The Consumer Financial Protection Bureau’s (CFPB) Consumer Advisory Board, which meets Thursday for the first time in St. Louis, contains numerous Democratic donors, including a member of the Democratic National Committee (DNC).
The CFPB—a controversial organization with massive oversight powers over financial institutions and little accountability that was created as part of the Dodd-Frank financial reform legislation—announced the members of the board on Sept. 12. CFPB director Richard Cordray said in a statement, “This group of experts truly represents the interests of the diverse people and communities we serve.”
The board is not nearly as politically diverse as Cordray implies, however: 10 members on the 25-member panel have donated to Democratic candidates or Democratic organizations, records show. Only two members have donated to Republicans. The first has only donated money once—a donation to Mitt Romney in March of this year. The second has given to Democrats and to one Republican—the 2010 Republican primary challenger for the House seat held by Rep. Todd Akin (R., Mo.). This $250 donation comprises just 6 percent of the member’s total political donations.
John Berlau, a senior fellow at the Competitive Enterprise Institute (CEI), said that the political imbalance “underscores the fact that there is no accountability of the CFPB to Congress.” He added, “You would think that as a courtesy, they would have asked for Congress’s input,” although the imbalance implies that the Bureau has not.
The committee also includes a member of the Democratic National Committee, Robert Stoll, who is a lawyer in Portland, Ore. In addition to being a member of the national committee, Stoll is also the vice-chair of the Oregon Democratic Party, and his biography on his firm’s website says he has been “the general chair or finance chair for many Democratic presidential, gubernatorial, U.S. Senate, and congressional races in Oregon.”
All together, members of the board have donated more than $80,000 to Democratic political candidates and committees since 2007. Republican candidates have received $1,250.
Such donations resemble labor unions’ political giving. According to the Wall Street Journal, corporate PACs gave 55 percent of their money to Democrats in 2008, while labor unions gave 92 percent to Democrats. In comparison, among the members of the advisory board, over 98 percent of political donations went to Democratic candidates or to Democratic organizations.
Stoll is by far the largest donor, having given more than $54,000 to various Democratic candidates and committees, but he is not alone in contributing large sums: among Democratic donors on the board, the median donation to Democratic causes is $3,000.
Stoll has given $10,000 on three separate occasions: once to the Democratic Senatorial Campaign Committee, once to the Democratic Party of Oregon, and once to the Democratic National Committee (listed as the DNC Services Corp). He has also given $5,000 to President Barack Obama this cycle, after giving $2,300 to him last cycle.
Stoll made his money suing financial institutions; among other highlights, his biography lists a “$88 million jury verdict in nationwide securities fraud class action against investment banking subsidiary of international insurance company” and a “Pretrial settlement of $28 million against national bank sued for securities fraud.”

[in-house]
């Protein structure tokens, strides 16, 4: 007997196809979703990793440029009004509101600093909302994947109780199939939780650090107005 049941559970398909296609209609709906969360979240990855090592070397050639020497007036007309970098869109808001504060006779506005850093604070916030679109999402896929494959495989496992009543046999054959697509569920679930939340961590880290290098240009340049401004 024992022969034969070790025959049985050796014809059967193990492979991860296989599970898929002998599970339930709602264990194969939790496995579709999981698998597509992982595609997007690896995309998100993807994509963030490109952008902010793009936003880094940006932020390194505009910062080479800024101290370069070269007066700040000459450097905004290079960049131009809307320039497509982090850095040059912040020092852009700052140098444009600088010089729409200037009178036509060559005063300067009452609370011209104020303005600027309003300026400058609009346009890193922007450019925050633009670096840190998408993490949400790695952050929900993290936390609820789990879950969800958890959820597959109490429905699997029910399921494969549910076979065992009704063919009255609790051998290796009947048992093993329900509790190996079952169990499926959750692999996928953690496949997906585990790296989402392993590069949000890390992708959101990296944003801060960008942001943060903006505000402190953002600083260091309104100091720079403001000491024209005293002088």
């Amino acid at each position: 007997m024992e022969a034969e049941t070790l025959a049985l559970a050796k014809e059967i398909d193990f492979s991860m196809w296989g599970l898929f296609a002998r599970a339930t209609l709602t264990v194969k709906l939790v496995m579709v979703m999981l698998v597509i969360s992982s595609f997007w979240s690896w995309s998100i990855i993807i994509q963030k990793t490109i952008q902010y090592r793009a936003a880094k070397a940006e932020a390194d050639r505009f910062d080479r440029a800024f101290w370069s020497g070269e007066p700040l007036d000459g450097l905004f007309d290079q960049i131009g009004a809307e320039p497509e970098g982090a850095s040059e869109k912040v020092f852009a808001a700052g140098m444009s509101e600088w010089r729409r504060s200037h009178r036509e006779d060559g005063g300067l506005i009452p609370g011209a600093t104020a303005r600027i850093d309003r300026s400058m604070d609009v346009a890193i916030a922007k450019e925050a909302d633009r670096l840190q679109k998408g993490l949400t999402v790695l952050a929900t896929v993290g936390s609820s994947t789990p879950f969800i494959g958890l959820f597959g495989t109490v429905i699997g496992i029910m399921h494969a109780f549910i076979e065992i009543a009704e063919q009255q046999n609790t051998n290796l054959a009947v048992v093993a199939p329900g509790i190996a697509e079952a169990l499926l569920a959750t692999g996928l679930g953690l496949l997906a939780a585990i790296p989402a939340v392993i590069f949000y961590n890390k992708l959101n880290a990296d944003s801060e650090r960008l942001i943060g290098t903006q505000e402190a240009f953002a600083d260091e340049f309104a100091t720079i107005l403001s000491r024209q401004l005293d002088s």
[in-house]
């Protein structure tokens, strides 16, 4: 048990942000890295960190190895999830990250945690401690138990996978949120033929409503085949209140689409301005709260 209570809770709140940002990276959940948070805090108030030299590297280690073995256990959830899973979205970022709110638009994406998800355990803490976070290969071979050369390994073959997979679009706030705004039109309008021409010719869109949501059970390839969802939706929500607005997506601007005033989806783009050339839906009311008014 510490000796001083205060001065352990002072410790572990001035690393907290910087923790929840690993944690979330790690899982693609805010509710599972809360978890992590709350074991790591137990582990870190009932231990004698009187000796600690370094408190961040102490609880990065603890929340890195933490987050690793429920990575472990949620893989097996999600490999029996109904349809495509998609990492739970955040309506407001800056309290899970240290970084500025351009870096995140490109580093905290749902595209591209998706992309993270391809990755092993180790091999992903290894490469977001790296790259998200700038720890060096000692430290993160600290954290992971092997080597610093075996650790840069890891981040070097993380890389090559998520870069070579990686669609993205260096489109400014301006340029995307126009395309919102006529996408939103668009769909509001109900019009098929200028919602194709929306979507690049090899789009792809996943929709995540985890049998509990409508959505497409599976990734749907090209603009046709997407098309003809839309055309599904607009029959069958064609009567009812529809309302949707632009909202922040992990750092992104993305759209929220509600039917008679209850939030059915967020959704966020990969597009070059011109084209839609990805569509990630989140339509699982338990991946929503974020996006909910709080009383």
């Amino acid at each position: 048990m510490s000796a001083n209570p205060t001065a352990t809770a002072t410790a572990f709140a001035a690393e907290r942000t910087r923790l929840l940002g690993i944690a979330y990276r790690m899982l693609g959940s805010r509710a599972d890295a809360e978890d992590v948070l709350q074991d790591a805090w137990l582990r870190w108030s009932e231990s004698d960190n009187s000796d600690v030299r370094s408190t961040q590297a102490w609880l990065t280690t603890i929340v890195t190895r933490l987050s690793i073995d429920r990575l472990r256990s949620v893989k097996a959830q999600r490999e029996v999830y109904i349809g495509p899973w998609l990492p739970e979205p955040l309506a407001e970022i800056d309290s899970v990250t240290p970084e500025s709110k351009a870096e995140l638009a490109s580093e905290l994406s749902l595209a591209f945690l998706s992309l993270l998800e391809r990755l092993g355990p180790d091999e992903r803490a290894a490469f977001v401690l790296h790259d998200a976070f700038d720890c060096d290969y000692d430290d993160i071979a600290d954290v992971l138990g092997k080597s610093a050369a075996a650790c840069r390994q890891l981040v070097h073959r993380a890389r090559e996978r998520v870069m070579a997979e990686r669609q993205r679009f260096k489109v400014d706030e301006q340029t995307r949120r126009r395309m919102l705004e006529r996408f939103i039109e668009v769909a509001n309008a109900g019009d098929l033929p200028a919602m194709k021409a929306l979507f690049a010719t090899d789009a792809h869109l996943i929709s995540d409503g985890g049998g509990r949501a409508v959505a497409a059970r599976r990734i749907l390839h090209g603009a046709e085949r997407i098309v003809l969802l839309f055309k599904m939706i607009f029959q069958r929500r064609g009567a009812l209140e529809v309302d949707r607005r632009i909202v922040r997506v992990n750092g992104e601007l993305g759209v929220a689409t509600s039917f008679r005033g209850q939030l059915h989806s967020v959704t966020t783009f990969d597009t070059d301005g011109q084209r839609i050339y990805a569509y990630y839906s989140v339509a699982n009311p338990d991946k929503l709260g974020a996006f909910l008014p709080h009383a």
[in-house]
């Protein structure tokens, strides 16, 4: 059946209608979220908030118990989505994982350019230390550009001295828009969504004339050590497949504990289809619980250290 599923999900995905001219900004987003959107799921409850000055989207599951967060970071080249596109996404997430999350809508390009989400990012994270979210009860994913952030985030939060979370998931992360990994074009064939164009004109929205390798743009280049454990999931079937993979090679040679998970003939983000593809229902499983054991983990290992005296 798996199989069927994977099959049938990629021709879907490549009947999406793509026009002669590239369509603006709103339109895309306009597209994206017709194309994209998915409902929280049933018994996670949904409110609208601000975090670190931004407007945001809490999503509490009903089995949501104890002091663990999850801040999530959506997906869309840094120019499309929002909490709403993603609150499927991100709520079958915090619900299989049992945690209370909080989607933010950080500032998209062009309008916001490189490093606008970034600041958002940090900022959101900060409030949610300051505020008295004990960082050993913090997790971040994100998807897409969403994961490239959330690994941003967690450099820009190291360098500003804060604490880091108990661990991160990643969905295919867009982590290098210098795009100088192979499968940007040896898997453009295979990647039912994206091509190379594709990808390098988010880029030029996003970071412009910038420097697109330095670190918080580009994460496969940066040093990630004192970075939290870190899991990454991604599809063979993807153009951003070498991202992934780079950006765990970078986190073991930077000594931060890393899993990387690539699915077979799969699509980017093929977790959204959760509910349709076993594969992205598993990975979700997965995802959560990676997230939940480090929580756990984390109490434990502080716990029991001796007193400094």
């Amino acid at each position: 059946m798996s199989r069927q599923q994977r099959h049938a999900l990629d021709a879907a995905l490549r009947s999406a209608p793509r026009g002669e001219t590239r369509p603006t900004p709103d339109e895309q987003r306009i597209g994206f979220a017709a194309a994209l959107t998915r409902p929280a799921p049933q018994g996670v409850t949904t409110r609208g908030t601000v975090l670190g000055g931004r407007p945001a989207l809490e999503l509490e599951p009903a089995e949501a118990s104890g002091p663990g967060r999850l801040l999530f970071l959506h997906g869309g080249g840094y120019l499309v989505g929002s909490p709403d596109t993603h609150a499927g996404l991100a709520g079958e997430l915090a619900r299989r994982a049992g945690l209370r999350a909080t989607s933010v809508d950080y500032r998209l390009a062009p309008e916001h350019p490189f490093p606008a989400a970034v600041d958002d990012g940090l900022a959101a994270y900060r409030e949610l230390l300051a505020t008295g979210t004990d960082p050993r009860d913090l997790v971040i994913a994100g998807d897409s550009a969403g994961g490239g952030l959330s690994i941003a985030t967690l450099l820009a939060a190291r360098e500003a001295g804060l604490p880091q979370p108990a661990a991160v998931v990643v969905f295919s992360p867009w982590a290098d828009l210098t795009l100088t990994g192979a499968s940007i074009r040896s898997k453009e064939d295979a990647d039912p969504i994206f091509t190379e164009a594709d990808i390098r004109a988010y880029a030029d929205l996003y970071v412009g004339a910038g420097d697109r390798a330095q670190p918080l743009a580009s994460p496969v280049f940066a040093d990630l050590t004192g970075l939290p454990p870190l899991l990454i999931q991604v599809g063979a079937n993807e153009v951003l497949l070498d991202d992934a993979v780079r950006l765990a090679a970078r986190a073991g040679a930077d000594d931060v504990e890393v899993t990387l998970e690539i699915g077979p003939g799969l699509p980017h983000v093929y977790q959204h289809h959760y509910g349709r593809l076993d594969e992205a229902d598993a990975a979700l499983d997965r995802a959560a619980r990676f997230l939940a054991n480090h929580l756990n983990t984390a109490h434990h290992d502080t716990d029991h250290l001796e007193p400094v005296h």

Stoll did not return a call for comment.
Ellen Seidman is the second largest donor on the advisory board. She has given $13,950 to Democratic candidates, committees, and affiliated organizations. During the 2008 Democratic primary cycle, Seidman gave $6,900 to Hillary Clinton’s campaign, including $2,300 in March of 2007. She has also given $1,500 to EMILY’s List, which is “dedicated to electing pro-choice Democratic women to office” with the goal of building “a lasting progressive majority.”
The Free Beacon could not reach Seidman for comment.
The political bent is not just limited to political donors. Berlau pointed out that Adam Levitin, a law professor at Georgetown, is a “highly partisan liberal academic.” Levitin’s Georgetown website says that he wrote a paper on “the Public Option in Housing Finance.” Berlau could not point to a comparable conservative academic to balance Levitin on the panel.
This panel gives “Cordray the illusion of support for doing what he already wants to do—to pursue the liberal, big-government policy he already wants to pursue,” Berlau said.
The only pure Republican donor is Jo Ann Barefoot of Treliant Risk Advisors. She gave a one-time donation of $1,000 to Mitt Romney on March 6—Super Tuesday, when Romney appeared stuck in a tough fight with former Pennsylvania senator Rick Santorum.
Like CFPB Director Cordray, Barefoot is from Ohio. Before she was tapped to sit on the advisory board, the media often quoted her in articles regarding the CFPB, including one where she argued that the CFPB will come to dominate the consumer financial regulatory sphere: “The Bureau will take enforcement actions that amount to guidance for the other agencies,” she was quoted as saying. Barefoot could not be reached for comment.
Cordray has been pegged as a potential candidate for the Ohio gubernatorial race in 2014.
Cordray’s tenure at the helm of the CFPB has been marked by controversy. President Obama used a recess appointment to get Cordray to his post over the objections of the Senate.
Now Cordray’s Bureau is caught up in a lawsuit against the Dodd-Frank financial reform act. The plaintiffs, including the CEI, contend that the CFPB is unconstitutional because it is “not subject to sufficient checks by other branches of government.” They also argue that Cordray’s appointment was unconstitutional.
The Consumer Financial Protection Bureau did not return a request for comment.